Are you a chocolate lover? And more importantly are you a diabetic on the lookout for your best chocolate options? I tend to make my own chocolate (and we have quite a few recipes for that), but I know most people aren't as motivated as me and prefer to buy something prepackaged. So to save you time and energy I went on a search for some ‘healthy' diabetic chocolate brands, ones I thought stood out of the crowd. When I did my search I was looking for ones low in carbs and preferably sugar free and made with stevia (my preferred natural sweetener). So I came up with a few good contenders for you to choose from and have gathered all the info below so you can make your own comparisons. 1. Dante's Confection This brand is a very popular top seller on Amazon, and I like it because it only contains 3 ingredients! Any ‘product' that has 5 or less ingredients, with ingredients we can recognize, gets the T2DT seal of approval It's also low in carbs and is excellent value for money. Another reason this one is the chocolate of choice is because it is the lowest in total carbs as well. Ingredients: Organic Fair-Trade Cocoa, Stevia, Natural Vanilla. Nutrition – Serving size: 45 g (1 bar) Calories: 260 Fat: 24 g Carbs: 12 g Fiber: 7 g Sugars: 0 g Net carbs: 5 g Protein: 7 g Cost: $16.99 for 4 x 45 g (1.5 oz) bars and many people say that eating just half a bar is all you need to feel satisfied. Check Out Dante's Confection on Amazon Here 2. Lily's Sweets Lily's Sweets has a variety of chocolate blends to choose from, dark chocolate, dark chocolate almond, milk chocolate, milk chocolate almond and more. These are sweetened with stevia and erythritol and have lots of good reviews on Amazon. They do contain a few more ingredients but some of their flavors might be worth exploring. Continue reading >>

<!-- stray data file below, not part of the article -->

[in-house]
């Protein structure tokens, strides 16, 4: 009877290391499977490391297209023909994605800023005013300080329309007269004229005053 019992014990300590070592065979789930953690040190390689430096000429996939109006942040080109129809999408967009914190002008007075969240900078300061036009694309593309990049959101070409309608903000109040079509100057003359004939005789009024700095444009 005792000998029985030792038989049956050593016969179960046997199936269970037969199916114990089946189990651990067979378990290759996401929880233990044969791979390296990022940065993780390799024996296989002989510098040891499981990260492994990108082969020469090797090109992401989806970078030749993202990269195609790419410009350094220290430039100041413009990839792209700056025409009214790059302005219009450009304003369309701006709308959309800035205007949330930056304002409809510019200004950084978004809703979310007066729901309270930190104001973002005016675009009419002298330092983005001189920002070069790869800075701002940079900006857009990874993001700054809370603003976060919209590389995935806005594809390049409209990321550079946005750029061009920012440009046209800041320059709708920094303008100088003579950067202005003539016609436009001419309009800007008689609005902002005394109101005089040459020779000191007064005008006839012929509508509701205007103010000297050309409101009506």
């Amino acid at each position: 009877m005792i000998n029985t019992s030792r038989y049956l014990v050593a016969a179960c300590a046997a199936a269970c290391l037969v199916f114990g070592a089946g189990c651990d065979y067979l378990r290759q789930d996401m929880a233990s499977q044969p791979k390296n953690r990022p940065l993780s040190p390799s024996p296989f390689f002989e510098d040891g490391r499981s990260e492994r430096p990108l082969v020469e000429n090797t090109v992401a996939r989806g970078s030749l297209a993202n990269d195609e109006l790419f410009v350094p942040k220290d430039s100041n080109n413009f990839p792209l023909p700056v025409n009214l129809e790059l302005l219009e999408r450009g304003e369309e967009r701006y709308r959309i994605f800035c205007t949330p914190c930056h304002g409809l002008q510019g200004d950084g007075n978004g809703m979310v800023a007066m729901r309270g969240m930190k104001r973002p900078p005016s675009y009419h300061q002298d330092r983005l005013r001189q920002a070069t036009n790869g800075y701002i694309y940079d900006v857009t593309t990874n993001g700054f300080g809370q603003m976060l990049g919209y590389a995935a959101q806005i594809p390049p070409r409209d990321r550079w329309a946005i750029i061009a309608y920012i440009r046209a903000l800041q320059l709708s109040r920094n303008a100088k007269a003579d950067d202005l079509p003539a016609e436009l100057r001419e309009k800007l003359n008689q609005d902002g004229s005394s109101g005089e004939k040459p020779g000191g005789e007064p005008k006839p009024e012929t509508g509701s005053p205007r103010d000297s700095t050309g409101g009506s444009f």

Good News For Chocolate Fans

Good News For Chocolate Fans

"It seems like anything that tastes good isn’t good for you." This was a lament I heard more times than I can remember from patients who were bemoaning what they thought was the loss of their favorite foods. While this isn’t 100% true, it can certainly seem that way, especially for people who are newly diagnosed with diabetes or who find out they have high cholesterol or high blood pressure, for example. However, there’s good news for chocolate lovers: Chocolate can actually be good for you! But don’t rush out and load up on Hershey Kisses just yet—read on to learn how and why chocolate may actually be more friend than foe. Chocolate is made from cacao beans that are roasted and then cracked. The insides of the beans, or the “nibs,” are crushed into a paste called chocolate liquor (which contains no alcohol). Chocolate liquor can be made into cocoa powder if the fat (cocoa butter) is removed. But to make chocolate, sugar, chocolate liquor, cocoa butter, vanilla, and milk (in the case of milk chocolate) are combined. The chocolate then goes through various refining processes to give it a smooth, silky texture. Dark chocolate contains more cocoa than milk chocolate, contains no milk, and also is lower in sugar. Why is chocolate considered healthy, then? Well, it’s really the dark chocolate that carries the health benefits (sorry, all you milk chocolate lovers). You may recall from previous posts and other reading you’ve done that some foods contain phytonutrients called flavonoids, which are a type of antioxidant. Cocoa, or cacao, beans are rich in flavonoids. Researchers have been learning more and more about flavonoids in foods such as fruits, vegetables, and tea. Now they’ve added chocolate to their list. So, then, what health benefits does dark cho Continue reading >>

Chocolate And Diabetes

Chocolate And Diabetes